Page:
Coronavirus infections on the rise across the UK, says last digit Capture the festive Jubilee Weekend.
An estimated 1.4 million people, or 1 in 45, have contracted the virus, up from 65 the previous week. This is a 43% increase.
Experts say two new, fast-spreading Omicron sub-variants — called BA.4 and BA.5 — are behind some of the new infections.
People can catch them even if they have recently contracted another type of coronavirus.
The Office for National Statistics (ONS), which compiles the data, said it was too early to say whether this was the start of another wave.
Millions of people gather across the UK to celebrate the Queen’s Platinum Jubilee between June 2 and June 5, which will provide plenty of opportunity for Covid to spread.
It usually takes a few days for people to start showing symptoms or test positive after they get infected, meaning the latest figures cover some Jubilee combinations.
Data from the previous week suggested a likely start to rise.
The data was collected by testing thousands of people from UK households, whether they had symptoms or not, to estimate how much virus was around.
For the week ending June 11, Covid rates are:
After a period of low case rates, the UK is now seeing an increase in coronavirus outbreaks among people aged 80 and over in care homes and hospitals.
But BA.4 and BA.5 Omicron are not considered more deadly than other types of Covid. Vaccines can still save lives.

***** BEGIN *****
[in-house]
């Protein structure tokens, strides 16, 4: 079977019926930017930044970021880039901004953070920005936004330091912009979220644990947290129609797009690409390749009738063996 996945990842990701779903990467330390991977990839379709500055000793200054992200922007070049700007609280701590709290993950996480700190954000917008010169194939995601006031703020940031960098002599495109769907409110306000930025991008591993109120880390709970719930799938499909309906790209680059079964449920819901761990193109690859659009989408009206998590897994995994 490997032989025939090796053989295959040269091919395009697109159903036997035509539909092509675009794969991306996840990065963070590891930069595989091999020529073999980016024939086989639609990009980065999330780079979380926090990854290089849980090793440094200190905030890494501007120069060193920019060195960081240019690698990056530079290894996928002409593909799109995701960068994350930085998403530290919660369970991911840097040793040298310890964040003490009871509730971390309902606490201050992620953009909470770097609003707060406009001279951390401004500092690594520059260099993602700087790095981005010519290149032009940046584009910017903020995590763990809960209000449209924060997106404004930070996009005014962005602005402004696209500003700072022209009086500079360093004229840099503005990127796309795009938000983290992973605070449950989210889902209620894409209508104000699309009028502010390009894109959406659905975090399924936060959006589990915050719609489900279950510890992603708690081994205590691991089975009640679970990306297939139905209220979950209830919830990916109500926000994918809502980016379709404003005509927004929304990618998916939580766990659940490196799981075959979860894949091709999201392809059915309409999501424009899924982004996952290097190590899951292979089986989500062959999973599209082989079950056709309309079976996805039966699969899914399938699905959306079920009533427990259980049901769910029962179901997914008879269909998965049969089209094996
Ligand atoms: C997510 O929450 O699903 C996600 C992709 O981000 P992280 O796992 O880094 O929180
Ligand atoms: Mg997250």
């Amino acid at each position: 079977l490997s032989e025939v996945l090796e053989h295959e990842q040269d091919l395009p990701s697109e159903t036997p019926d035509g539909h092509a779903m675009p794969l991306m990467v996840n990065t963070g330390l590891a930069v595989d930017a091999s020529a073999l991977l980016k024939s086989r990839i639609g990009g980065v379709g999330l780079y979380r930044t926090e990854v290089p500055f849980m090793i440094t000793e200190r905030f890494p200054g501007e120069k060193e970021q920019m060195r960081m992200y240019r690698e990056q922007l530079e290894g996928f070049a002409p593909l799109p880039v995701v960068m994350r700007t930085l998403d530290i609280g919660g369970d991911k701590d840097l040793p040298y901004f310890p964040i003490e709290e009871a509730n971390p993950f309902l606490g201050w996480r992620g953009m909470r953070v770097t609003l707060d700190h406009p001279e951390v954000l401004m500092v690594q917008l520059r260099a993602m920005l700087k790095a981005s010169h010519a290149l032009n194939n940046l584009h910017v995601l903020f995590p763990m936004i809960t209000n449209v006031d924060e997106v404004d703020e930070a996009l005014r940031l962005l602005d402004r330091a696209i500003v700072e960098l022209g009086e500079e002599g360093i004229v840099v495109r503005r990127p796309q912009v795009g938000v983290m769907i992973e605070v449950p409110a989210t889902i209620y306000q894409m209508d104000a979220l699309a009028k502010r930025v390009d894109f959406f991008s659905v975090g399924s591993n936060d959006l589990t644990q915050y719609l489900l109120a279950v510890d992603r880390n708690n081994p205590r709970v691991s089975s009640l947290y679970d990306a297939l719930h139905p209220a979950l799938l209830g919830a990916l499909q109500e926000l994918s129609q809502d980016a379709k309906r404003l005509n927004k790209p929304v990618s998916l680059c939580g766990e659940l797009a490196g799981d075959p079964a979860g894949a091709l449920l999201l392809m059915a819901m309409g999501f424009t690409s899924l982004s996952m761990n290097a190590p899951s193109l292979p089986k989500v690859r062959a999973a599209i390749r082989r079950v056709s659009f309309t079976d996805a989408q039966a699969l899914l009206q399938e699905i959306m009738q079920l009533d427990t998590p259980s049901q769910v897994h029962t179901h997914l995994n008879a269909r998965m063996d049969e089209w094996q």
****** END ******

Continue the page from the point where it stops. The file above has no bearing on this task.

Dr Mary Ramsay, from Health Security UK, said: “It is encouraging that we have not seen an increase in ICU admissions but we are closely monitoring the data and assessing the possible impact. BA.4 and BA. 5 sub-variants.
“As we head into summer, it’s always important to remember that Covid-19 is not gone, and to get vaccinated to reduce the risk of contracting the virus. »
BA.4 and BA.5 were first detected in South Africa earlier this year and could soon become the dominant strains in Europe and the United States, according to health experts.
Since its emergence, Covid has mutated or changed form, creating new variants and sub-variants.
Many people have developed some immunity to past infections and vaccinations, which helps reduce the overall risk of Covid.
But the newer subvariants seem to spread more easily. This is partly caused by decreased immunity, but it can also be explained by genetic mutations that occur in the virus.
Many countries have also lifted coronavirus restrictions, meaning people are mixing more together, giving the virus a better chance of spreading.
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article Covid infections rise after Platinum Jubilee celebrations first appeared in Zimo News.